|San Miguel de Allende, Mexico
Our taxi driver takes us on a road trip from San Miguel to a tiny town of no apparent name, looking for interesting churches that I might photograph.
He stops at a quaint chapel behind a locked gate and runs down the road to get the person with the key - a bricklayer building a wall. In a few minutes, the bricklayer's wife arrives to unlock the gate.
Inside, a tiny burial ground off to the right seems more photogenic than the chapel. I set up the camera, my back up against the tiny courtyard wall.
Soon I have an audience of two small brothers. They are curious, so I show them a Polaroid, and ask them (by demonstrating) if they would like to be in one of the photos. Fortunately, the exposures are just a few seconds in the mid-day sun. I take a picture and give them the Polaroid, saving the negative in a baggie of water.
As I pack up my gear and walk toward the car, I am suddenly surrounded by a dozen children, probably the total population of children in this town. They want their photo taken, too.
Pinhole photographs have an antique quality to them that works well with churches and ruins. The small aperture produces an infinite depth of field, so everything appears in focus. But the focus itself is less refined than what one would get with modern lenses. The rougher appearance resembles the quality of early photographic prints.
There is a chapel I want to see. It is surrounded by water - similar to the famous St. Michel on the coast of France. I think it will look incredible with a pinhole camera, so we - my husband, our friends, the taxi driver and I - head out of town toward the site.
Veering off the main highway, we drive down a bumpy dirt road, past a few houses with chickens and goats, car windows rolled up against the dust.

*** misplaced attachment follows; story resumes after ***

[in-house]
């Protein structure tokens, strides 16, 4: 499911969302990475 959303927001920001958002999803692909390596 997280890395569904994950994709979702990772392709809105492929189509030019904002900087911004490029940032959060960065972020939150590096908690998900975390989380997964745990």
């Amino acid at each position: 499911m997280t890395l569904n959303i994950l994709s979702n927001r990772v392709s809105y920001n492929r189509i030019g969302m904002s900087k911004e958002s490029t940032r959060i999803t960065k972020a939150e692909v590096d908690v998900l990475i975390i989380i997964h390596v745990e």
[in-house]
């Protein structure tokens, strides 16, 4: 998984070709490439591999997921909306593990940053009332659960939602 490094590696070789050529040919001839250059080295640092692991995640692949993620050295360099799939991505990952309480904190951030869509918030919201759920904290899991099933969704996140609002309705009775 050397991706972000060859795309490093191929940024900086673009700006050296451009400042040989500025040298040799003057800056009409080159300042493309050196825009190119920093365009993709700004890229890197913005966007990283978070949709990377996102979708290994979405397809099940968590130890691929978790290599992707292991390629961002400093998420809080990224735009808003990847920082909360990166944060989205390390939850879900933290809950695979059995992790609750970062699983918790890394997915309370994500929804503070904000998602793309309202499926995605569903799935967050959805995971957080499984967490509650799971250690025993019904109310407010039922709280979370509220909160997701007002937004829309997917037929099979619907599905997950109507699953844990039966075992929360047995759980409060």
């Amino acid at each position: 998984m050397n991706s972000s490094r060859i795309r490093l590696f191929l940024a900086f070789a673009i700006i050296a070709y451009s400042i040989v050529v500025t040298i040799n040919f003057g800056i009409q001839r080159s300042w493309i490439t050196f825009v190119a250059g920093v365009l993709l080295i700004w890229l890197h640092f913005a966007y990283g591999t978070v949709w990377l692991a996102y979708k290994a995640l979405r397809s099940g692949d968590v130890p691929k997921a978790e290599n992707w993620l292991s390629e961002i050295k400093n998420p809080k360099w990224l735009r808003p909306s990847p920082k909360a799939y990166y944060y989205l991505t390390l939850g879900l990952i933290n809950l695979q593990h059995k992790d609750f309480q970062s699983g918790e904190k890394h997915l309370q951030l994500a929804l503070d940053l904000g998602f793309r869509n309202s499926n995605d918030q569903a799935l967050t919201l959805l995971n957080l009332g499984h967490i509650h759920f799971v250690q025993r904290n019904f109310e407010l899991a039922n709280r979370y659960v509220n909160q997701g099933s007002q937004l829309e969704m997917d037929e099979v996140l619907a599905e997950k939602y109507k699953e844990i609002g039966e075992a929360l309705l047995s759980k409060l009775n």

We stop about a mile from the chapel. Everyone helps with something. Water bottles, baggies, tripod, camera, backpack. We head down the trail that leads to what looks like a lake.
I can see the chapel from the road, a tiny finger poking out of a lake. Closer, I can see that the chapel is surrounded by water, but that the water is surrounded by a cracked lakebed. By now, our group of seven has been winnowed down to just me and my husband.
We set off with camera equipment across the crusted dirt toward the chapel. About 30 yards out, I take a step and sink past my ankles in thick, sucking muck.
Trying to keep my balance, I plunge my other foot in the mire. Panicked that I am in quicksand, I scramble to get out. My tennis shoes and black pants are caked to the knees with thick gooey mud. There is no way we will get to the church this way. We backtrack closer to the edge, looking for firmer footing.
In the distance, near the church, I can see Mexican farmers with horses, working the fields. It seems that there is no way to get there from this direction. Perhaps by boat, but not this time.
The sun is getting low. So we pack up the gear and head back uphill, where our friends patiently wait.
We gather for a group snapshot, then walk back up the trail to the van, accompanied by a small boy herding his dusty goats and two dogs chasing rabbits.
It was worth a try. It always is, even if, in the end, the photograph is not there.
The pinhole camera led us to a place we would have never seen, and to people we would have never met - except in pursuit of a picture. It's like tumbling and letting go and finding yourself, like Alice, in a wonderland you never imagined.